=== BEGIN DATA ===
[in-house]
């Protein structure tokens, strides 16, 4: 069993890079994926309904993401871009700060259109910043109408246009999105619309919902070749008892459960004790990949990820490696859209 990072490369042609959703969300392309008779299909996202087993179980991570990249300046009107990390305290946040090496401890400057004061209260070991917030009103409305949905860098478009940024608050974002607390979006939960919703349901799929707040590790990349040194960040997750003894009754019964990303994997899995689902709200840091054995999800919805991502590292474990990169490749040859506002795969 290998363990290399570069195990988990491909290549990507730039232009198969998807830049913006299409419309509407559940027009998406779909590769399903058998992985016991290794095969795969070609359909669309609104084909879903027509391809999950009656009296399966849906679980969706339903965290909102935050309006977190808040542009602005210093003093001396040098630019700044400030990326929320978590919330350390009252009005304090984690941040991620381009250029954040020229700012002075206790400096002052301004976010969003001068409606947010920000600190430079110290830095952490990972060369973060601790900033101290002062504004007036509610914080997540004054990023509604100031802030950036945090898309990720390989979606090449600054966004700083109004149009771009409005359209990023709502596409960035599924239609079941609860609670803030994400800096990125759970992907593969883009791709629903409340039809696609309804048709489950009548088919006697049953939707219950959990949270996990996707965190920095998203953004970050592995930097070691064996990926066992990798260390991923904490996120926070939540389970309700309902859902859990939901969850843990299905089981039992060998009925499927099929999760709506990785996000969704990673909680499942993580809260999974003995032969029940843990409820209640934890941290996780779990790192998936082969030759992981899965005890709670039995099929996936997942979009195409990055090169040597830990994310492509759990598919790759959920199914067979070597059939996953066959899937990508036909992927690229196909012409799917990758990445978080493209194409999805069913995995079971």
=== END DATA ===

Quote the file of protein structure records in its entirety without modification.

[in-house]
């Protein structure tokens, strides 16, 4: 069993890079994926309904993401871009700060259109910043109408246009999105619309919902070749008892459960004790990949990820490696859209 990072490369042609959703969300392309008779299909996202087993179980991570990249300046009107990390305290946040090496401890400057004061209260070991917030009103409305949905860098478009940024608050974002607390979006939960919703349901799929707040590790990349040194960040997750003894009754019964990303994997899995689902709200840091054995999800919805991502590292474990990169490749040859506002795969 290998363990290399570069195990988990491909290549990507730039232009198969998807830049913006299409419309509407559940027009998406779909590769399903058998992985016991290794095969795969070609359909669309609104084909879903027509391809999950009656009296399966849906679980969706339903965290909102935050309006977190808040542009602005210093003093001396040098630019700044400030990326929320978590919330350390009252009005304090984690941040991620381009250029954040020229700012002075206790400096002052301004976010969003001068409606947010920000600190430079110290830095952490990972060369973060601790900033101290002062504004007036509610914080997540004054990023509604100031802030950036945090898309990720390989979606090449600054966004700083109004149009771009409005359209990023709502596409960035599924239609079941609860609670803030994400800096990125759970992907593969883009791709629903409340039809696609309804048709489950009548088919006697049953939707219950959990949270996990996707965190920095998203953004970050592995930097070691064996990926066992990798260390991923904490996120926070939540389970309700309902859902859990939901969850843990299905089981039992060998009925499927099929999760709506990785996000969704990673909680499942993580809260999974003995032969029940843990409820209640934890941290996780779990790192998936082969030759992981899965005890709670039995099929996936997942979009195409990055090169040597830990994310492509759990598919790759959920199914067979070597059939996953066959899937990508036909992927690229196909012409799917990758990445978080493209194409999805069913995995079971």